Offering some hope was the next speaker Shaun Ryan from the Cacophony Project who shared an insight into the role of AI and pest control. The Cacophony Project is a mix of technical innovation and conservation and being an open-source project means that anyone can contribute ideas. Shaun and his brother had become increasingly concerned about the decrease in bird song in their backyards and they wanted to find out how much local bird life had changed over the years. From an engineering background, Shaun started to explore better ways to use technology to gather more data on our birdlife. The development of AI thermal cameras has been a big step forward as they have proved to be 3 times more effective than trail cameras. The project has been able to prove that scent trails into traps can be as effective as bait. With the thermal cameras showing that on average only 1 out of 100 pests actually gets caught in a trap, The Cacophony Project experiments have been able to show that if you can get one pest to enter a trap then others will follow.
Cacophony Project’s Bird Monitoring devise will hopefully cut down on time in the field, using technology to identify and record species and upload that information to the Cloud where it can be shared for analysis. This is an exciting time for conservation and those of us involved with predator control as new technologies become more mainstream and available across Aotearoa.
After a break for lunch, it was straight back into the afternoon sessions where Jessi Morgan of Predator Free New Zealand Trust and DR Imogen Bassett from Auckland Council discussed the challenges of responsible cat ownership. Feral cats are an increasing problem and pose a massive threat to native wildlife, however many of us enjoy the companionship of a domesticated cat and are appalled at the idea of anything bad happening to a much-loved pet. As Imogen and Jessi explained a compromise needs to be sought. A starting point is to encourage responsible cat ownership, microchipping of all cats and where possible keeping domesticated cats indoors or providing a confined outdoor area. Working with a local vet to emphasise the message to cat owners to be mindful of the local birdlife and help protect it from what cats. There was much devision amongst the audience on this topic, but Imogen and Jessi offered some good solutions and assured everyone that legislation was being looked at.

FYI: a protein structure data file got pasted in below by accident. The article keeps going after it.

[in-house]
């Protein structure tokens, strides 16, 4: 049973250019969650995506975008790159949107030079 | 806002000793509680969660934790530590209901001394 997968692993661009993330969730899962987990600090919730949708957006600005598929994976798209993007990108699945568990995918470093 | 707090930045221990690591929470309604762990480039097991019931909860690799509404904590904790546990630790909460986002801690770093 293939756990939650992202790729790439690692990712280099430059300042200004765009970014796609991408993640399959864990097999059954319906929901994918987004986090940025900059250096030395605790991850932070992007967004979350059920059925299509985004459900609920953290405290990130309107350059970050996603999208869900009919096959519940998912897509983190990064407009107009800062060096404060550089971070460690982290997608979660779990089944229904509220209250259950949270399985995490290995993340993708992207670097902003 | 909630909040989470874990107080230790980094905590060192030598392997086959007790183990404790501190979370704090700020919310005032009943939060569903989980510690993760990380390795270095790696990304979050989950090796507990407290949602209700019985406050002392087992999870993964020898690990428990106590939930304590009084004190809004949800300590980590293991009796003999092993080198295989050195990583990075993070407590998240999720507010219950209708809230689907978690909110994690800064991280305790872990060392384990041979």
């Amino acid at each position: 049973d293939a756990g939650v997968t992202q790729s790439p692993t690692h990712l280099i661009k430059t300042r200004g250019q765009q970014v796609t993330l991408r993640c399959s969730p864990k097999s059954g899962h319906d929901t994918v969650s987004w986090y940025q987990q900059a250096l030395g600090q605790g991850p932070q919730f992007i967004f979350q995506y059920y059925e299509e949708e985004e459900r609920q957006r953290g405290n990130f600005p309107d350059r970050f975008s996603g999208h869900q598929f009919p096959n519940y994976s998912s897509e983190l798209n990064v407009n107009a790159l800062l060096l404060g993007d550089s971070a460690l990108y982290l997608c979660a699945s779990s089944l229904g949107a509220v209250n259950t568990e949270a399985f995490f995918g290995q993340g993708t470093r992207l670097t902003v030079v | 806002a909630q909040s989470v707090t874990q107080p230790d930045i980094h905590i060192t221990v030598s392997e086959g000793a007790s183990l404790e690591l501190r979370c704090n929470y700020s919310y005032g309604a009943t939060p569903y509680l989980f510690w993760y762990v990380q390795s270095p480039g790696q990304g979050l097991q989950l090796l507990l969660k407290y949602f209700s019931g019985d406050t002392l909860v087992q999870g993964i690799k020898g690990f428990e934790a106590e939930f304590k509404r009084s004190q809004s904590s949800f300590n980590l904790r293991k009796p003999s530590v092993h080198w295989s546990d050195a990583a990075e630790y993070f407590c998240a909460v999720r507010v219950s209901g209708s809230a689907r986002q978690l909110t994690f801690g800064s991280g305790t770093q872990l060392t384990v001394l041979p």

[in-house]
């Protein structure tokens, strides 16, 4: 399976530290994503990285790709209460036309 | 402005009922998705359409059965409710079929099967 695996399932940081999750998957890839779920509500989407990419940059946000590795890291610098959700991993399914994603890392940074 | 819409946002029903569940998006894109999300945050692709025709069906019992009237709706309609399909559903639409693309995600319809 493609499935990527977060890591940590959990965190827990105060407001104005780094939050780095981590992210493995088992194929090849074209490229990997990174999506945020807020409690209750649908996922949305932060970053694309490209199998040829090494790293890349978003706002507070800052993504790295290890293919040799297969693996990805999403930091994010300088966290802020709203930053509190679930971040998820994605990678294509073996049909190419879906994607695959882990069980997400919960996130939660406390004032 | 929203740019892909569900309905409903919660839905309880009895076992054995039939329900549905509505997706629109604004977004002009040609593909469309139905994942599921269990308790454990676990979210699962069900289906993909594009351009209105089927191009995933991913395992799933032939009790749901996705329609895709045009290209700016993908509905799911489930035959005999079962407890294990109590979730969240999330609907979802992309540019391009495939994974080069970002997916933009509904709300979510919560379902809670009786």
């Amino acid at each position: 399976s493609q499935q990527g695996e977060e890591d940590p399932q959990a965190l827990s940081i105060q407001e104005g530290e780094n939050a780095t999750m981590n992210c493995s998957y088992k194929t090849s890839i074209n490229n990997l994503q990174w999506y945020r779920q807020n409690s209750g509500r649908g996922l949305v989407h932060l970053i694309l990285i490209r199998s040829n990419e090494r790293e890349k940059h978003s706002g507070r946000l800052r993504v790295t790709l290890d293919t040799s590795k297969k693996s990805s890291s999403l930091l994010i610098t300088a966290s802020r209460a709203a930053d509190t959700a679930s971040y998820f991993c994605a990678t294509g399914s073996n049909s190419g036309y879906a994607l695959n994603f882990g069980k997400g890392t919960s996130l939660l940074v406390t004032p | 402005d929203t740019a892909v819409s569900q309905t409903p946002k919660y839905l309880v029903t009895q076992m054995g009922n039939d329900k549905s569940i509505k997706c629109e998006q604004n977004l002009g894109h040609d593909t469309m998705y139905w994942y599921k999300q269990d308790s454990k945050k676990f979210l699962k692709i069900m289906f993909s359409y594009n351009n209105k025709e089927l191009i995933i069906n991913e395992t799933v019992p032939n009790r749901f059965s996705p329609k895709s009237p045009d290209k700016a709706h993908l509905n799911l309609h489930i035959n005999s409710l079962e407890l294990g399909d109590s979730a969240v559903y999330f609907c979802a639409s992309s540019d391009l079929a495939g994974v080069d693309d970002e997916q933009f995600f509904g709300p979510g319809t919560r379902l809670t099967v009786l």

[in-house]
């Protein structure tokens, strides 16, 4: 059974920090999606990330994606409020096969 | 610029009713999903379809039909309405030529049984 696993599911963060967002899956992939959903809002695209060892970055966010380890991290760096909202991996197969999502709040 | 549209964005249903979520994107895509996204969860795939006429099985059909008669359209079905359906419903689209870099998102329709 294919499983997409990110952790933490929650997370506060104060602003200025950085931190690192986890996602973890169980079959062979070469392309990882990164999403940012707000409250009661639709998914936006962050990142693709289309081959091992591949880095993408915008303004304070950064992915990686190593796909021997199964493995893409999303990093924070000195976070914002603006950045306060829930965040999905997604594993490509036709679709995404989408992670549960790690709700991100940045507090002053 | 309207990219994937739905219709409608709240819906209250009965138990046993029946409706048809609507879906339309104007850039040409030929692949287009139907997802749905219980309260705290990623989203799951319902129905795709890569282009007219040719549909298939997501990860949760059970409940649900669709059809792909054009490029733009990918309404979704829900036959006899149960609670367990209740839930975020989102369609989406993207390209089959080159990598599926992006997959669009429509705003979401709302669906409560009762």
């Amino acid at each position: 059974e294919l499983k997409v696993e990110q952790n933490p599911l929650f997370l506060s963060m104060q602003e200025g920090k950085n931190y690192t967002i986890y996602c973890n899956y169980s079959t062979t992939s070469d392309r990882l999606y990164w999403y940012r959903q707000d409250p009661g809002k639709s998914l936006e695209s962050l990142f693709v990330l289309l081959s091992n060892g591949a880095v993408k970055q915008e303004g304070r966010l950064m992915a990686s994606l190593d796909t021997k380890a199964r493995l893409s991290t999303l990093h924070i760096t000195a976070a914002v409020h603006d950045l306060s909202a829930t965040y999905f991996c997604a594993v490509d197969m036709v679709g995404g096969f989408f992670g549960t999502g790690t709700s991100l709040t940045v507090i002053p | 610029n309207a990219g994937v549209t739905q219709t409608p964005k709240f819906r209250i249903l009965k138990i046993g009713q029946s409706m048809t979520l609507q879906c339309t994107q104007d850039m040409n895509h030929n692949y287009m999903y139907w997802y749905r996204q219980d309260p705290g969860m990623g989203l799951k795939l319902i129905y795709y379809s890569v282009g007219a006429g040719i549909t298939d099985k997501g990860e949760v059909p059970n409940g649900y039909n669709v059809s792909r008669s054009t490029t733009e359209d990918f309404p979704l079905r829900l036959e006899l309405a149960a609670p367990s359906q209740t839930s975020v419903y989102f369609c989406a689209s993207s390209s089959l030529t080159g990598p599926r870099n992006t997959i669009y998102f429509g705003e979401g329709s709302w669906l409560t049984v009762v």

The last speaker of the day was DR Stefano Schenone who talked about the use of AI and drone technology to expand our understanding of ecosystems. With New Zealand being made up of 18000 km of shoreline including 400 estuaries covering 5,300 km2 there is a lot of marine biodiversity to consider. “Managing estuarine ecosystems and monitoring ecological change is complex” explained DR Schenone, “we need to monitor the right things and we need to do so cost-effectively”. For example, soft sediments are highly heterogeneous and diverse. Much of the complexity and structure is generated by the small animals that live in the sediment, rather than the large, charismatic megafauna.
Better use of technology is the way forward. As new tech is developed, and old tech becomes cheaper and more accessible the applications for monitoring ecosystems can be infinite, but we must ensure that we are monitoring the right things.
Thanks to Sarah, Tim, Colin & Fran of Restore Rodney East for organising an inspiring day for inviting TFBT to be involved with this fabulous conservation hui. The speakers were both engaging and visionary offering a glimpse of what the Future of Predator Control might look like.
A big thank you to Karen and Helen from our Community Liaison team who manned the kitchen ensuring everyone enjoyed a good lunch and hot drinks on a wet and windy Sunday.